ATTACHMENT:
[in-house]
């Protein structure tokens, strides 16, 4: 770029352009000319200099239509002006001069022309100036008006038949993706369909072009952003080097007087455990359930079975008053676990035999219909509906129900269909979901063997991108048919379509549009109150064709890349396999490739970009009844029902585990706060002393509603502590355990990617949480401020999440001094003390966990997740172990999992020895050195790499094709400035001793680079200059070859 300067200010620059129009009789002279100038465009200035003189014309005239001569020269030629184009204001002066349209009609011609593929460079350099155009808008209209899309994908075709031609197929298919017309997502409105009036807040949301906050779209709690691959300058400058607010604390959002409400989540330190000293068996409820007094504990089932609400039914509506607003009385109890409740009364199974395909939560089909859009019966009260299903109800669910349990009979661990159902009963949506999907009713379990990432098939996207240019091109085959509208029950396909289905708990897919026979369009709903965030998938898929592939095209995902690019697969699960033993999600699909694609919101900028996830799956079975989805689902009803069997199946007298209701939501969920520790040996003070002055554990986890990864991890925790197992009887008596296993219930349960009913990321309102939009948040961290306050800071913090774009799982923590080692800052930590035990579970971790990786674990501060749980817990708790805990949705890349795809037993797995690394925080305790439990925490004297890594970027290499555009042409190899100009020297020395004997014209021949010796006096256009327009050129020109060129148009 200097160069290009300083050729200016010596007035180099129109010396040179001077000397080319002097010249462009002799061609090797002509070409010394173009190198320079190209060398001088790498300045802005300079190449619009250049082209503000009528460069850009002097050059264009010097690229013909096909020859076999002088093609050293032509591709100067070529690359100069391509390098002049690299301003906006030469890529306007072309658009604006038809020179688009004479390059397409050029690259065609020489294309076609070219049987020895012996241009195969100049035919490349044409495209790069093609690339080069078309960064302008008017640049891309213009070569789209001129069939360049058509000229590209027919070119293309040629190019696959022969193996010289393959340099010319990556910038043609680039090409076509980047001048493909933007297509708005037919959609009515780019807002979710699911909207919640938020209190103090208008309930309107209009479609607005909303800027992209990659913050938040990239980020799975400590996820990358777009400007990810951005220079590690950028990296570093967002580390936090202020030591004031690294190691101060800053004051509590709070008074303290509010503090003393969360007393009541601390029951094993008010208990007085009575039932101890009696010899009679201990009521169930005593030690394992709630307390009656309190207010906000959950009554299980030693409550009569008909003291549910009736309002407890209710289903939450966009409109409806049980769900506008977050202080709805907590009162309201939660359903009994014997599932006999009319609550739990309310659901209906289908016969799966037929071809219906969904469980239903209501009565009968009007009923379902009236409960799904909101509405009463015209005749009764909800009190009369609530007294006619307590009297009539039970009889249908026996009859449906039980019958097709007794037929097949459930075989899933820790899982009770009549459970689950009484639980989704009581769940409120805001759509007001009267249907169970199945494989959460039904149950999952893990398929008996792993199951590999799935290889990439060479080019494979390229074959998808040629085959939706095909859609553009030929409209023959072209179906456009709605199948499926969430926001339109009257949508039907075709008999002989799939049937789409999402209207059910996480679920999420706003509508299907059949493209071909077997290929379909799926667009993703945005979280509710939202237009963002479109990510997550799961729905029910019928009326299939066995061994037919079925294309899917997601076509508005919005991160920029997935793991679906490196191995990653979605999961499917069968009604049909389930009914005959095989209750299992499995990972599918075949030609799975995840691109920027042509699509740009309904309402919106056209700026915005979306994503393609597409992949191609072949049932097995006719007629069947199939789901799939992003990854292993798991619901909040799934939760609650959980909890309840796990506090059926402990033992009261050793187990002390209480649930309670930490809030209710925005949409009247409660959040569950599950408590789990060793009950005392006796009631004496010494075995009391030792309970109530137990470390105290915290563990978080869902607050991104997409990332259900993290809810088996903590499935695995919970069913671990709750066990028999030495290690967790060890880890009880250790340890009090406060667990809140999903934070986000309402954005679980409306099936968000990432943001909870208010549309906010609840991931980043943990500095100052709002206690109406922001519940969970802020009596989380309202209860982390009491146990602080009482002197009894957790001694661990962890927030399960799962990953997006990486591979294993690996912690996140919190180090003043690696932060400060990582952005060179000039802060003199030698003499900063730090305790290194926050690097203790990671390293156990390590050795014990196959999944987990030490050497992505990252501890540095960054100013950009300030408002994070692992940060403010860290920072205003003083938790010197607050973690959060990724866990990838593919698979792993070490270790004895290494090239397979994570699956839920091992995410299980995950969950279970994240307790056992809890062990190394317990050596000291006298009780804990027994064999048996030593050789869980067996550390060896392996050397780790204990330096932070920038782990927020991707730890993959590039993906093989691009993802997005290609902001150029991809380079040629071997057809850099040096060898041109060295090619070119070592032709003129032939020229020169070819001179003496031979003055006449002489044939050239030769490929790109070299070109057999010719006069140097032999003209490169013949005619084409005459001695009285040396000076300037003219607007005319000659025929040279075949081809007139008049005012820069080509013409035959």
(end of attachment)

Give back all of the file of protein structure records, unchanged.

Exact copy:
[in-house]
């Protein structure tokens, strides 16, 4: 770029352009000319200099239509002006001069022309100036008006038949993706369909072009952003080097007087455990359930079975008053676990035999219909509906129900269909979901063997991108048919379509549009109150064709890349396999490739970009009844029902585990706060002393509603502590355990990617949480401020999440001094003390966990997740172990999992020895050195790499094709400035001793680079200059070859 300067200010620059129009009789002279100038465009200035003189014309005239001569020269030629184009204001002066349209009609011609593929460079350099155009808008209209899309994908075709031609197929298919017309997502409105009036807040949301906050779209709690691959300058400058607010604390959002409400989540330190000293068996409820007094504990089932609400039914509506607003009385109890409740009364199974395909939560089909859009019966009260299903109800669910349990009979661990159902009963949506999907009713379990990432098939996207240019091109085959509208029950396909289905708990897919026979369009709903965030998938898929592939095209995902690019697969699960033993999600699909694609919101900028996830799956079975989805689902009803069997199946007298209701939501969920520790040996003070002055554990986890990864991890925790197992009887008596296993219930349960009913990321309102939009948040961290306050800071913090774009799982923590080692800052930590035990579970971790990786674990501060749980817990708790805990949705890349795809037993797995690394925080305790439990925490004297890594970027290499555009042409190899100009020297020395004997014209021949010796006096256009327009050129020109060129148009 200097160069290009300083050729200016010596007035180099129109010396040179001077000397080319002097010249462009002799061609090797002509070409010394173009190198320079190209060398001088790498300045802005300079190449619009250049082209503000009528460069850009002097050059264009010097690229013909096909020859076999002088093609050293032509591709100067070529690359100069391509390098002049690299301003906006030469890529306007072309658009604006038809020179688009004479390059397409050029690259065609020489294309076609070219049987020895012996241009195969100049035919490349044409495209790069093609690339080069078309960064302008008017640049891309213009070569789209001129069939360049058509000229590209027919070119293309040629190019696959022969193996010289393959340099010319990556910038043609680039090409076509980047001048493909933007297509708005037919959609009515780019807002979710699911909207919640938020209190103090208008309930309107209009479609607005909303800027992209990659913050938040990239980020799975400590996820990358777009400007990810951005220079590690950028990296570093967002580390936090202020030591004031690294190691101060800053004051509590709070008074303290509010503090003393969360007393009541601390029951094993008010208990007085009575039932101890009696010899009679201990009521169930005593030690394992709630307390009656309190207010906000959950009554299980030693409550009569008909003291549910009736309002407890209710289903939450966009409109409806049980769900506008977050202080709805907590009162309201939660359903009994014997599932006999009319609550739990309310659901209906289908016969799966037929071809219906969904469980239903209501009565009968009007009923379902009236409960799904909101509405009463015209005749009764909800009190009369609530007294006619307590009297009539039970009889249908026996009859449906039980019958097709007794037929097949459930075989899933820790899982009770009549459970689950009484639980989704009581769940409120805001759509007001009267249907169970199945494989959460039904149950999952893990398929008996792993199951590999799935290889990439060479080019494979390229074959998808040629085959939706095909859609553009030929409209023959072209179906456009709605199948499926969430926001339109009257949508039907075709008999002989799939049937789409999402209207059910996480679920999420706003509508299907059949493209071909077997290929379909799926667009993703945005979280509710939202237009963002479109990510997550799961729905029910019928009326299939066995061994037919079925294309899917997601076509508005919005991160920029997935793991679906490196191995990653979605999961499917069968009604049909389930009914005959095989209750299992499995990972599918075949030609799975995840691109920027042509699509740009309904309402919106056209700026915005979306994503393609597409992949191609072949049932097995006719007629069947199939789901799939992003990854292993798991619901909040799934939760609650959980909890309840796990506090059926402990033992009261050793187990002390209480649930309670930490809030209710925005949409009247409660959040569950599950408590789990060793009950005392006796009631004496010494075995009391030792309970109530137990470390105290915290563990978080869902607050991104997409990332259900993290809810088996903590499935695995919970069913671990709750066990028999030495290690967790060890880890009880250790340890009090406060667990809140999903934070986000309402954005679980409306099936968000990432943001909870208010549309906010609840991931980043943990500095100052709002206690109406922001519940969970802020009596989380309202209860982390009491146990602080009482002197009894957790001694661990962890927030399960799962990953997006990486591979294993690996912690996140919190180090003043690696932060400060990582952005060179000039802060003199030698003499900063730090305790290194926050690097203790990671390293156990390590050795014990196959999944987990030490050497992505990252501890540095960054100013950009300030408002994070692992940060403010860290920072205003003083938790010197607050973690959060990724866990990838593919698979792993070490270790004895290494090239397979994570699956839920091992995410299980995950969950279970994240307790056992809890062990190394317990050596000291006298009780804990027994064999048996030593050789869980067996550390060896392996050397780790204990330096932070920038782990927020991707730890993959590039993906093989691009993802997005290609902001150029991809380079040629071997057809850099040096060898041109060295090619070119070592032709003129032939020229020169070819001179003496031979003055006449002489044939050239030769490929790109070299070109057999010719006069140097032999003209490169013949005619084409005459001695009285040396000076300037003219607007005319000659025929040279075949081809007139008049005012820069080509013409035959």